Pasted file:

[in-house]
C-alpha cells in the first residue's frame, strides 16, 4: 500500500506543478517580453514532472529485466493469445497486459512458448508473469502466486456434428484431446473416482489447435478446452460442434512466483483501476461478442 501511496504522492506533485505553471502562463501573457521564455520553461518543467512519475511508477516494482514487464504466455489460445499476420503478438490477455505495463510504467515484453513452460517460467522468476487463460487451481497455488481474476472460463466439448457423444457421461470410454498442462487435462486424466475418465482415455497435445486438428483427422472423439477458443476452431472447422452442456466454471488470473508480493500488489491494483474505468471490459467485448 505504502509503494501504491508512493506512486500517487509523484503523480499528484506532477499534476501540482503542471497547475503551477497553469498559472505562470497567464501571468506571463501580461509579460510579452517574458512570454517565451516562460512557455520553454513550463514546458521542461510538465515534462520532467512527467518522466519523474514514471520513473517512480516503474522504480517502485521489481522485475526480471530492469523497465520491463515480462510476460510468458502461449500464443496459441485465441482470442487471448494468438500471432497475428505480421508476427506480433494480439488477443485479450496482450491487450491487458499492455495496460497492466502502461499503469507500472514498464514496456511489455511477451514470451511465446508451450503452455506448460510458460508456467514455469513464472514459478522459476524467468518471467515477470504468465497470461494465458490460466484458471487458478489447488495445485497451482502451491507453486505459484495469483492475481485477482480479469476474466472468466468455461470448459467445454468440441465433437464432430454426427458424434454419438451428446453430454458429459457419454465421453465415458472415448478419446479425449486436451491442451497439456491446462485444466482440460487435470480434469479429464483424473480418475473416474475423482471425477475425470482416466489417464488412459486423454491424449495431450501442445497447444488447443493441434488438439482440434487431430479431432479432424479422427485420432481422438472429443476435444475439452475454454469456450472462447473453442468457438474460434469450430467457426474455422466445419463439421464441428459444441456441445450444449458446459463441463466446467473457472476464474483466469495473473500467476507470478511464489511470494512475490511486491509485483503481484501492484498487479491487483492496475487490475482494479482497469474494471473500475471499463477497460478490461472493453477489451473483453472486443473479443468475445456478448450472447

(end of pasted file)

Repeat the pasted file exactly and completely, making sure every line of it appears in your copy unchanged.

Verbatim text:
[in-house]
C-alpha cells in the first residue's frame, strides 16, 4: 500500500506543478517580453514532472529485466493469445497486459512458448508473469502466486456434428484431446473416482489447435478446452460442434512466483483501476461478442 501511496504522492506533485505553471502562463501573457521564455520553461518543467512519475511508477516494482514487464504466455489460445499476420503478438490477455505495463510504467515484453513452460517460467522468476487463460487451481497455488481474476472460463466439448457423444457421461470410454498442462487435462486424466475418465482415455497435445486438428483427422472423439477458443476452431472447422452442456466454471488470473508480493500488489491494483474505468471490459467485448 505504502509503494501504491508512493506512486500517487509523484503523480499528484506532477499534476501540482503542471497547475503551477497553469498559472505562470497567464501571468506571463501580461509579460510579452517574458512570454517565451516562460512557455520553454513550463514546458521542461510538465515534462520532467512527467518522466519523474514514471520513473517512480516503474522504480517502485521489481522485475526480471530492469523497465520491463515480462510476460510468458502461449500464443496459441485465441482470442487471448494468438500471432497475428505480421508476427506480433494480439488477443485479450496482450491487450491487458499492455495496460497492466502502461499503469507500472514498464514496456511489455511477451514470451511465446508451450503452455506448460510458460508456467514455469513464472514459478522459476524467468518471467515477470504468465497470461494465458490460466484458471487458478489447488495445485497451482502451491507453486505459484495469483492475481485477482480479469476474466472468466468455461470448459467445454468440441465433437464432430454426427458424434454419438451428446453430454458429459457419454465421453465415458472415448478419446479425449486436451491442451497439456491446462485444466482440460487435470480434469479429464483424473480418475473416474475423482471425477475425470482416466489417464488412459486423454491424449495431450501442445497447444488447443493441434488438439482440434487431430479431432479432424479422427485420432481422438472429443476435444475439452475454454469456450472462447473453442468457438474460434469450430467457426474455422466445419463439421464441428459444441456441445450444449458446459463441463466446467473457472476464474483466469495473473500467476507470478511464489511470494512475490511486491509485483503481484501492484498487479491487483492496475487490475482494479482497469474494471473500475471499463477497460478490461472493453477489451473483453472486443473479443468475445456478448450472447